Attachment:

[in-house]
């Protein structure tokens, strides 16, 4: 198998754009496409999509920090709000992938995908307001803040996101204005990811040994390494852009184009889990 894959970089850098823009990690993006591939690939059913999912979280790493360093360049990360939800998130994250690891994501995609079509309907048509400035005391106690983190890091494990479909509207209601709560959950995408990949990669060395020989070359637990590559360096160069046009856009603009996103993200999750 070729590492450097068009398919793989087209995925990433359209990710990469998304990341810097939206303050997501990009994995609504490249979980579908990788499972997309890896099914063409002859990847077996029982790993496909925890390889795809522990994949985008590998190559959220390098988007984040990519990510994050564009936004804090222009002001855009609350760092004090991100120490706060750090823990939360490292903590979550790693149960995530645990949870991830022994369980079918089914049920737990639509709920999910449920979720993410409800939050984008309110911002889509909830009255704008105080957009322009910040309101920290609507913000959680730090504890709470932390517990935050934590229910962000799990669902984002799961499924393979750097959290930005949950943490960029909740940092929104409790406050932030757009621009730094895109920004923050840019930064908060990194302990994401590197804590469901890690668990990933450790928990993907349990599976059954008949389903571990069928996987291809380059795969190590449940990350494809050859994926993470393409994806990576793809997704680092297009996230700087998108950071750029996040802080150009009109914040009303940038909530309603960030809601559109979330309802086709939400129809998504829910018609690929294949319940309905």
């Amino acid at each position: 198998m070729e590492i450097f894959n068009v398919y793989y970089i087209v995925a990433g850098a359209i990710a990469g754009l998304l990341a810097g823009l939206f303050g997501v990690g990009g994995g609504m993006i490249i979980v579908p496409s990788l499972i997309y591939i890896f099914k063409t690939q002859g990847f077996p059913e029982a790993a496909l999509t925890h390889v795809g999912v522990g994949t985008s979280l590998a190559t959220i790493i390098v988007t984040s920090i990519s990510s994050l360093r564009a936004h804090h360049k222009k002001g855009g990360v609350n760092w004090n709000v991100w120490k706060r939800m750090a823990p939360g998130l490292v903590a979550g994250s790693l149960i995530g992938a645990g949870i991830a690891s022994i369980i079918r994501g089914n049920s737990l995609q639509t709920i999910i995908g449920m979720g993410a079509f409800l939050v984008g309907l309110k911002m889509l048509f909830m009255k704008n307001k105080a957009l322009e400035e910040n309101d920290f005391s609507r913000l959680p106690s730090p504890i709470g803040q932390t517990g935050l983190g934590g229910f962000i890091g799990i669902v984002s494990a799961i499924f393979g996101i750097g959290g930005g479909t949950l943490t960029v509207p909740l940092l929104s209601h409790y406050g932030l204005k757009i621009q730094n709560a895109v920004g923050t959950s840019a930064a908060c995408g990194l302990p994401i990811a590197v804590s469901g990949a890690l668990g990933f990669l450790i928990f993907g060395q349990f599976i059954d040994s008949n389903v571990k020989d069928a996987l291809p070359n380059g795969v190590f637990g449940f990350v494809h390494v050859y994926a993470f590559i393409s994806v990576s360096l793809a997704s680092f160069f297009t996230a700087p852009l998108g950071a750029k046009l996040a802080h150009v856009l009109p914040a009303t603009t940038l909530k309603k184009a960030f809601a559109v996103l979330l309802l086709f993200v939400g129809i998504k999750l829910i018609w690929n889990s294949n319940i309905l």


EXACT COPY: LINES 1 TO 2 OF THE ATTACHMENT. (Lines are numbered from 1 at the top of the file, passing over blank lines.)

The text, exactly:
[in-house]
């Protein structure tokens, strides 16, 4: 198998754009496409999509920090709000992938995908307001803040996101204005990811040994390494852009184009889990 894959970089850098823009990690993006591939690939059913999912979280790493360093360049990360939800998130994250690891994501995609079509309907048509400035005391106690983190890091494990479909509207209601709560959950995408990949990669060395020989070359637990590559360096160069046009856009603009996103993200999750 070729590492450097068009398919793989087209995925990433359209990710990469998304990341810097939206303050997501990009994995609504490249979980579908990788499972997309890896099914063409002859990847077996029982790993496909925890390889795809522990994949985008590998190559959220390098988007984040990519990510994050564009936004804090222009002001855009609350760092004090991100120490706060750090823990939360490292903590979550790693149960995530645990949870991830022994369980079918089914049920737990639509709920999910449920979720993410409800939050984008309110911002889509909830009255704008105080957009322009910040309101920290609507913000959680730090504890709470932390517990935050934590229910962000799990669902984002799961499924393979750097959290930005949950943490960029909740940092929104409790406050932030757009621009730094895109920004923050840019930064908060990194302990994401590197804590469901890690668990990933450790928990993907349990599976059954008949389903571990069928996987291809380059795969190590449940990350494809050859994926993470393409994806990576793809997704680092297009996230700087998108950071750029996040802080150009009109914040009303940038909530309603960030809601559109979330309802086709939400129809998504829910018609690929294949319940309905």